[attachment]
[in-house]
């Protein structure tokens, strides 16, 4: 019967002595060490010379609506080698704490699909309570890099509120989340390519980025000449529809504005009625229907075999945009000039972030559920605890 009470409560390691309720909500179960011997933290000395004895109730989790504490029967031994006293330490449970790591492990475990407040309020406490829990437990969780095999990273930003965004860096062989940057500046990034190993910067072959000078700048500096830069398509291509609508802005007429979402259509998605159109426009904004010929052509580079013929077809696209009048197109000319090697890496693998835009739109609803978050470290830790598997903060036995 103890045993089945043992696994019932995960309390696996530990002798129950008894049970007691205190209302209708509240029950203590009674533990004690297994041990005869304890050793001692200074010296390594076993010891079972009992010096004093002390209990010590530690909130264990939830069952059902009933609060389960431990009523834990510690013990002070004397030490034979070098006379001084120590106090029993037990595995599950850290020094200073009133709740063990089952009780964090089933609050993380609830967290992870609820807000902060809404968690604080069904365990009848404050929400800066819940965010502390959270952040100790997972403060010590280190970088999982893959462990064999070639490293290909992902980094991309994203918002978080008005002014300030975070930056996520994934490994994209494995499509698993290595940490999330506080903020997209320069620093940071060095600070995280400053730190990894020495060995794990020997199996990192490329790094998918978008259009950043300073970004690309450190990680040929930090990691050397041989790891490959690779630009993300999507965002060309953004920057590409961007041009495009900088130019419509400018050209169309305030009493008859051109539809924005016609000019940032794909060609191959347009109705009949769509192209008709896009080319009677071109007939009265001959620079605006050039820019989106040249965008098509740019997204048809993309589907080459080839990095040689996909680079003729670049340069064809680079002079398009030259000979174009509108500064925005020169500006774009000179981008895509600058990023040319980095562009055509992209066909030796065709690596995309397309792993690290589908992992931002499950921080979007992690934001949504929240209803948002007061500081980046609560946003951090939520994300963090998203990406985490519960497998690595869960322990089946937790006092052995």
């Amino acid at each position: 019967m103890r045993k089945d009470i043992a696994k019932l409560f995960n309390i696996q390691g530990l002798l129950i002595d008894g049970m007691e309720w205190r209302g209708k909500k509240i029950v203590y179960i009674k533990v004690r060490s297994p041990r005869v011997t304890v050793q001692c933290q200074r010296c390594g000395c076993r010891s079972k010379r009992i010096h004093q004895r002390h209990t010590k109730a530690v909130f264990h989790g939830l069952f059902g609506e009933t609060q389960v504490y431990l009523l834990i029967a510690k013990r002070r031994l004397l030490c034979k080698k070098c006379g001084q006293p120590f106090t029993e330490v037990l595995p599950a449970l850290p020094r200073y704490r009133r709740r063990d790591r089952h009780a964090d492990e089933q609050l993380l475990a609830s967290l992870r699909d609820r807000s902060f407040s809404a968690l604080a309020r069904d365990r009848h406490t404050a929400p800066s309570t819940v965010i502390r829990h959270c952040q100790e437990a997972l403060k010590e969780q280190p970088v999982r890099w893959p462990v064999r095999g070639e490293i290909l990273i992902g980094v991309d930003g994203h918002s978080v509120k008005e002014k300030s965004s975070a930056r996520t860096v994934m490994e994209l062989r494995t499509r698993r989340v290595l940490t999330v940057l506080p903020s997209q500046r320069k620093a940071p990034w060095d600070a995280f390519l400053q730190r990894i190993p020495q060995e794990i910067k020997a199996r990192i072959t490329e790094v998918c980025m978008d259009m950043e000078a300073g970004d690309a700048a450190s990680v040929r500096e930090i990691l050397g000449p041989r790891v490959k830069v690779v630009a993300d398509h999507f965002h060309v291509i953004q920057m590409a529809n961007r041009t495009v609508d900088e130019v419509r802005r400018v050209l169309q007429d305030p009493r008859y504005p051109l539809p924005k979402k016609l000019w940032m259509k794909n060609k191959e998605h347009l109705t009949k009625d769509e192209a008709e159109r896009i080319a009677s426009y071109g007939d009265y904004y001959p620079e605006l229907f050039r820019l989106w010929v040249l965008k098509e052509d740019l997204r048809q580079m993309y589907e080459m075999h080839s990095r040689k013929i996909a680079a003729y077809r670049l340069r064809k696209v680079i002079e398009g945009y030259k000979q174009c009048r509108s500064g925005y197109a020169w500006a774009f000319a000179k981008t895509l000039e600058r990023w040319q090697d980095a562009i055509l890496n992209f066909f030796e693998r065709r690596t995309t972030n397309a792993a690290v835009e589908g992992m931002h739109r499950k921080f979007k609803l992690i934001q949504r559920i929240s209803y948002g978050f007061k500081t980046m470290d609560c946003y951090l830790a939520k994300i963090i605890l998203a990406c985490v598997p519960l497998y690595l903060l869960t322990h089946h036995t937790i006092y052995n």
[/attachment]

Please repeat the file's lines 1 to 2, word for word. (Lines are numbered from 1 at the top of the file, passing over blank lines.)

[in-house]
């Protein structure tokens, strides 16, 4: 019967002595060490010379609506080698704490699909309570890099509120989340390519980025000449529809504005009625229907075999945009000039972030559920605890 009470409560390691309720909500179960011997933290000395004895109730989790504490029967031994006293330490449970790591492990475990407040309020406490829990437990969780095999990273930003965004860096062989940057500046990034190993910067072959000078700048500096830069398509291509609508802005007429979402259509998605159109426009904004010929052509580079013929077809696209009048197109000319090697890496693998835009739109609803978050470290830790598997903060036995 103890045993089945043992696994019932995960309390696996530990002798129950008894049970007691205190209302209708509240029950203590009674533990004690297994041990005869304890050793001692200074010296390594076993010891079972009992010096004093002390209990010590530690909130264990939830069952059902009933609060389960431990009523834990510690013990002070004397030490034979070098006379001084120590106090029993037990595995599950850290020094200073009133709740063990089952009780964090089933609050993380609830967290992870609820807000902060809404968690604080069904365990009848404050929400800066819940965010502390959270952040100790997972403060010590280190970088999982893959462990064999070639490293290909992902980094991309994203918002978080008005002014300030975070930056996520994934490994994209494995499509698993290595940490999330506080903020997209320069620093940071060095600070995280400053730190990894020495060995794990020997199996990192490329790094998918978008259009950043300073970004690309450190990680040929930090990691050397041989790891490959690779630009993300999507965002060309953004920057590409961007041009495009900088130019419509400018050209169309305030009493008859051109539809924005016609000019940032794909060609191959347009109705009949769509192209008709896009080319009677071109007939009265001959620079605006050039820019989106040249965008098509740019997204048809993309589907080459080839990095040689996909680079003729670049340069064809680079002079398009030259000979174009509108500064925005020169500006774009000179981008895509600058990023040319980095562009055509992209066909030796065709690596995309397309792993690290589908992992931002499950921080979007992690934001949504929240209803948002007061500081980046609560946003951090939520994300963090998203990406985490519960497998690595869960322990089946937790006092052995």